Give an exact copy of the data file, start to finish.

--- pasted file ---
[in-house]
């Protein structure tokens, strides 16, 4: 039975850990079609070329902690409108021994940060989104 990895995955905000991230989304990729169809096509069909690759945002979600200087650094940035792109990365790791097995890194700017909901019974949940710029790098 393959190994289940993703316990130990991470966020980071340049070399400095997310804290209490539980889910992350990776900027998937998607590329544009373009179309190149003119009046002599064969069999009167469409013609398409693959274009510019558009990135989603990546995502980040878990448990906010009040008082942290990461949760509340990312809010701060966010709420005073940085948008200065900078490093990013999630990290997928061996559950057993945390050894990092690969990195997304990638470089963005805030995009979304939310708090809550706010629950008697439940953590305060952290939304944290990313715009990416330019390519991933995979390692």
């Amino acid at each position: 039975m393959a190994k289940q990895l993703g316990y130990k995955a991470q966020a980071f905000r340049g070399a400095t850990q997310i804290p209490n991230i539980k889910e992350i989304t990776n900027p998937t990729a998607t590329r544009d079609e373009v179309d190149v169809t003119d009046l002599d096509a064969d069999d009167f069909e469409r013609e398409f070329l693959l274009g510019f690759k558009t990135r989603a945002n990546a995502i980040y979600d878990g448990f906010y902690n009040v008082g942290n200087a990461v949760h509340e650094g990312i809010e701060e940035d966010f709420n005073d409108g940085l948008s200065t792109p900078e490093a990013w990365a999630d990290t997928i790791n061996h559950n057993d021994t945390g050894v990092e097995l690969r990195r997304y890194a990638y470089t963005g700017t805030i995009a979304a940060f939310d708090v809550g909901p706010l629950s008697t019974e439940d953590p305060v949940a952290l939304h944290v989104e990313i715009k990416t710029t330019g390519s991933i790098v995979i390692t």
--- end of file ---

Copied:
[in-house]
């Protein structure tokens, strides 16, 4: 039975850990079609070329902690409108021994940060989104 990895995955905000991230989304990729169809096509069909690759945002979600200087650094940035792109990365790791097995890194700017909901019974949940710029790098 393959190994289940993703316990130990991470966020980071340049070399400095997310804290209490539980889910992350990776900027998937998607590329544009373009179309190149003119009046002599064969069999009167469409013609398409693959274009510019558009990135989603990546995502980040878990448990906010009040008082942290990461949760509340990312809010701060966010709420005073940085948008200065900078490093990013999630990290997928061996559950057993945390050894990092690969990195997304990638470089963005805030995009979304939310708090809550706010629950008697439940953590305060952290939304944290990313715009990416330019390519991933995979390692």
């Amino acid at each position: 039975m393959a190994k289940q990895l993703g316990y130990k995955a991470q966020a980071f905000r340049g070399a400095t850990q997310i804290p209490n991230i539980k889910e992350i989304t990776n900027p998937t990729a998607t590329r544009d079609e373009v179309d190149v169809t003119d009046l002599d096509a064969d069999d009167f069909e469409r013609e398409f070329l693959l274009g510019f690759k558009t990135r989603a945002n990546a995502i980040y979600d878990g448990f906010y902690n009040v008082g942290n200087a990461v949760h509340e650094g990312i809010e701060e940035d966010f709420n005073d409108g940085l948008s200065t792109p900078e490093a990013w990365a999630d990290t997928i790791n061996h559950n057993d021994t945390g050894v990092e097995l690969r990195r997304y890194a990638y470089t963005g700017t805030i995009a979304a940060f939310d708090v809550g909901p706010l629950s008697t019974e439940d953590p305060v949940a952290l939304h944290v989104e990313i715009k990416t710029t330019g390519s991933i790098v995979i390692t």